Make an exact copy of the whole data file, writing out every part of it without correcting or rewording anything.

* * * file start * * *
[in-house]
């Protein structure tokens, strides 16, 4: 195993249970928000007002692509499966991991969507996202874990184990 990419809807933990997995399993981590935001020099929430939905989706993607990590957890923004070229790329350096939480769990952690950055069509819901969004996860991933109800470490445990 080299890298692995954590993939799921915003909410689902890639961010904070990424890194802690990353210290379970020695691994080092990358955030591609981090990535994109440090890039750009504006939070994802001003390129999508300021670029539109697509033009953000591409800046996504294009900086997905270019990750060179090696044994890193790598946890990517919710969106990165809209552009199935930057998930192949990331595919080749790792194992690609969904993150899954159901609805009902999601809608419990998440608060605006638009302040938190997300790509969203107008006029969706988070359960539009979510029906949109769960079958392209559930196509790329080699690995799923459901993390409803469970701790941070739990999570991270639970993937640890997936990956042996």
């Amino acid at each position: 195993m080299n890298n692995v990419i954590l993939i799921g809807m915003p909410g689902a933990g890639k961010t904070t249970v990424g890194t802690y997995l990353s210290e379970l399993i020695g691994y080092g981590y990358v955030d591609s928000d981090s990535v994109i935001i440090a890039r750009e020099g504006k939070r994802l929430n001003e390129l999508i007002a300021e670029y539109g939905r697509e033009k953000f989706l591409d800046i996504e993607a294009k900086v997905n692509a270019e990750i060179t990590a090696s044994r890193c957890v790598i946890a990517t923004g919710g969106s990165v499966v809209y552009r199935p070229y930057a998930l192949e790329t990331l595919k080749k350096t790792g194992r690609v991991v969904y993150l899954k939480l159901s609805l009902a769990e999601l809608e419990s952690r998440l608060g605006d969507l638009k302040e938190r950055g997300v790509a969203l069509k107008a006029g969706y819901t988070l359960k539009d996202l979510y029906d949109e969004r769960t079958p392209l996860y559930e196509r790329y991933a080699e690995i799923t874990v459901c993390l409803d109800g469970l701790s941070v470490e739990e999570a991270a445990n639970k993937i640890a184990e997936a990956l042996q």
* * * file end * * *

[in-house]
């Protein structure tokens, strides 16, 4: 195993249970928000007002692509499966991991969507996202874990184990 990419809807933990997995399993981590935001020099929430939905989706993607990590957890923004070229790329350096939480769990952690950055069509819901969004996860991933109800470490445990 080299890298692995954590993939799921915003909410689902890639961010904070990424890194802690990353210290379970020695691994080092990358955030591609981090990535994109440090890039750009504006939070994802001003390129999508300021670029539109697509033009953000591409800046996504294009900086997905270019990750060179090696044994890193790598946890990517919710969106990165809209552009199935930057998930192949990331595919080749790792194992690609969904993150899954159901609805009902999601809608419990998440608060605006638009302040938190997300790509969203107008006029969706988070359960539009979510029906949109769960079958392209559930196509790329080699690995799923459901993390409803469970701790941070739990999570991270639970993937640890997936990956042996």
């Amino acid at each position: 195993m080299n890298n692995v990419i954590l993939i799921g809807m915003p909410g689902a933990g890639k961010t904070t249970v990424g890194t802690y997995l990353s210290e379970l399993i020695g691994y080092g981590y990358v955030d591609s928000d981090s990535v994109i935001i440090a890039r750009e020099g504006k939070r994802l929430n001003e390129l999508i007002a300021e670029y539109g939905r697509e033009k953000f989706l591409d800046i996504e993607a294009k900086v997905n692509a270019e990750i060179t990590a090696s044994r890193c957890v790598i946890a990517t923004g919710g969106s990165v499966v809209y552009r199935p070229y930057a998930l192949e790329t990331l595919k080749k350096t790792g194992r690609v991991v969904y993150l899954k939480l159901s609805l009902a769990e999601l809608e419990s952690r998440l608060g605006d969507l638009k302040e938190r950055g997300v790509a969203l069509k107008a006029g969706y819901t988070l359960k539009d996202l979510y029906d949109e969004r769960t079958p392209l996860y559930e196509r790329y991933a080699e690995i799923t874990v459901c993390l409803d109800g469970l701790s941070v470490e739990e999570a991270a445990n639970k993937i640890a184990e997936a990956l042996q």